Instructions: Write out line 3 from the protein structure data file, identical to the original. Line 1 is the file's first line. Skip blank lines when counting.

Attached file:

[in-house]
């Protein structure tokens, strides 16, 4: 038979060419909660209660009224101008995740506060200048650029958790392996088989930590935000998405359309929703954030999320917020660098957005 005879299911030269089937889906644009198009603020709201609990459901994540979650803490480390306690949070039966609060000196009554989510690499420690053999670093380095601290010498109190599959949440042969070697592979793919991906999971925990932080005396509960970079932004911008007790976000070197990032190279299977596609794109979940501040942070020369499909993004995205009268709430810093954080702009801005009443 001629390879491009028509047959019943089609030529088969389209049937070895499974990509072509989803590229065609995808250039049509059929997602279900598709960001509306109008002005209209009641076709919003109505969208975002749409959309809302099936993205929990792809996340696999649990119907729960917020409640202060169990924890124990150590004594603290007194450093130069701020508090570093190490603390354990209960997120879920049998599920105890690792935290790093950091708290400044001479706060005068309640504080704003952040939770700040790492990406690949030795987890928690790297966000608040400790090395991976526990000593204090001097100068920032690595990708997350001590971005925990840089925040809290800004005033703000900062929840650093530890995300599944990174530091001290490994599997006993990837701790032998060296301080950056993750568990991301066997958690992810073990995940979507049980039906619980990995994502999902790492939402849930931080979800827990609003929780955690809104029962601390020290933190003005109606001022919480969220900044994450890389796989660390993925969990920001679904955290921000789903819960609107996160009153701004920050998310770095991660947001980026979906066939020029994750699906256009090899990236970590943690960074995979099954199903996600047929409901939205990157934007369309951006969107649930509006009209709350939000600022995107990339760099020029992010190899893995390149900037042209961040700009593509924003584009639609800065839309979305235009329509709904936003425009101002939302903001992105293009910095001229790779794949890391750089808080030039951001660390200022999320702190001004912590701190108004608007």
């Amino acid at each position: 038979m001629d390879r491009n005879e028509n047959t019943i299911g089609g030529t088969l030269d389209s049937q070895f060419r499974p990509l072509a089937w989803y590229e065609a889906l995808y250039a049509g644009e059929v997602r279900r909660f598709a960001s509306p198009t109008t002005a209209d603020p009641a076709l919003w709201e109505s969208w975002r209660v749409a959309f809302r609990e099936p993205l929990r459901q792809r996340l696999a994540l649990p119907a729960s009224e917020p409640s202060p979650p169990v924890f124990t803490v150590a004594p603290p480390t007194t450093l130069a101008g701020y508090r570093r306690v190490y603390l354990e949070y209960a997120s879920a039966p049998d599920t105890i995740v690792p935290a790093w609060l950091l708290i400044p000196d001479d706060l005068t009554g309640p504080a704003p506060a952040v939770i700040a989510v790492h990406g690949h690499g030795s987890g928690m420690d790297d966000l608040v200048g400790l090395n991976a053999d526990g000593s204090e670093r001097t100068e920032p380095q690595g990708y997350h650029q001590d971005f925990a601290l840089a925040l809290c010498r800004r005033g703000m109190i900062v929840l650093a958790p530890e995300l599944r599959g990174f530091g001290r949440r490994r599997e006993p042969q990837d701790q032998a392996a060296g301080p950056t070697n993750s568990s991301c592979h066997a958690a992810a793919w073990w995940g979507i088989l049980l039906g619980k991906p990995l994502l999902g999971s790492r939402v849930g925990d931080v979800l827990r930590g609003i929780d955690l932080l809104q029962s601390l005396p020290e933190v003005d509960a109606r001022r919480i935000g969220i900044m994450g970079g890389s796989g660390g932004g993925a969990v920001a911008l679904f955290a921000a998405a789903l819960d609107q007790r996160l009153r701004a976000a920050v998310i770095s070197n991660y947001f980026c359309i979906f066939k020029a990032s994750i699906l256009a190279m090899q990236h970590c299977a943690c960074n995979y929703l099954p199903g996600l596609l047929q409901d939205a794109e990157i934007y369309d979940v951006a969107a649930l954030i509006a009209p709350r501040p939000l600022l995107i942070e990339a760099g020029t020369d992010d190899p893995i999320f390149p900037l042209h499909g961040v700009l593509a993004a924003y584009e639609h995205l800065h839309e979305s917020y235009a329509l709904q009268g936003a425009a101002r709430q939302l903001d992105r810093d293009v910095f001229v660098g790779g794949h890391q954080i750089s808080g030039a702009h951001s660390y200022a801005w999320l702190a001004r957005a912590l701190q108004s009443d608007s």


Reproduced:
């Amino acid at each position: 038979m001629d390879r491009n005879e028509n047959t019943i299911g089609g030529t088969l030269d389209s049937q070895f060419r499974p990509l072509a089937w989803y590229e065609a889906l995808y250039a049509g644009e059929v997602r279900r909660f598709a960001s509306p198009t109008t002005a209209d603020p009641a076709l919003w709201e109505s969208w975002r209660v749409a959309f809302r609990e099936p993205l929990r459901q792809r996340l696999a994540l649990p119907a729960s009224e917020p409640s202060p979650p169990v924890f124990t803490v150590a004594p603290p480390t007194t450093l130069a101008g701020y508090r570093r306690v190490y603390l354990e949070y209960a997120s879920a039966p049998d599920t105890i995740v690792p935290a790093w609060l950091l708290i400044p000196d001479d706060l005068t009554g309640p504080a704003p506060a952040v939770i700040a989510v790492h990406g690949h690499g030795s987890g928690m420690d790297d966000l608040v200048g400790l090395n991976a053999d526990g000593s204090e670093r001097t100068e920032p380095q690595g990708y997350h650029q001590d971005f925990a601290l840089a925040l809290c010498r800004r005033g703000m109190i900062v929840l650093a958790p530890e995300l599944r599959g990174f530091g001290r949440r490994r599997e006993p042969q990837d701790q032998a392996a060296g301080p950056t070697n993750s568990s991301c592979h066997a958690a992810a793919w073990w995940g979507i088989l049980l039906g619980k991906p990995l994502l999902g999971s790492r939402v849930g925990d931080v979800l827990r930590g609003i929780d955690l932080l809104q029962s601390l005396p020290e933190v003005d509960a109606r001022r919480i935000g969220i900044m994450g970079g890389s796989g660390g932004g993925a969990v920001a911008l679904f955290a921000a998405a789903l819960d609107q007790r996160l009153r701004a976000a920050v998310i770095s070197n991660y947001f980026c359309i979906f066939k020029a990032s994750i699906l256009a190279m090899q990236h970590c299977a943690c960074n995979y929703l099954p199903g996600l596609l047929q409901d939205a794109e990157i934007y369309d979940v951006a969107a649930l954030i509006a009209p709350r501040p939000l600022l995107i942070e990339a760099g020029t020369d992010d190899p893995i999320f390149p900037l042209h499909g961040v700009l593509a993004a924003y584009e639609h995205l800065h839309e979305s917020y235009a329509l709904q009268g936003a425009a101002r709430q939302l903001d992105r810093d293009v910095f001229v660098g790779g794949h890391q954080i750089s808080g030039a702009h951001s660390y200022a801005w999320l702190a001004r957005a912590l701190q108004s009443d608007s």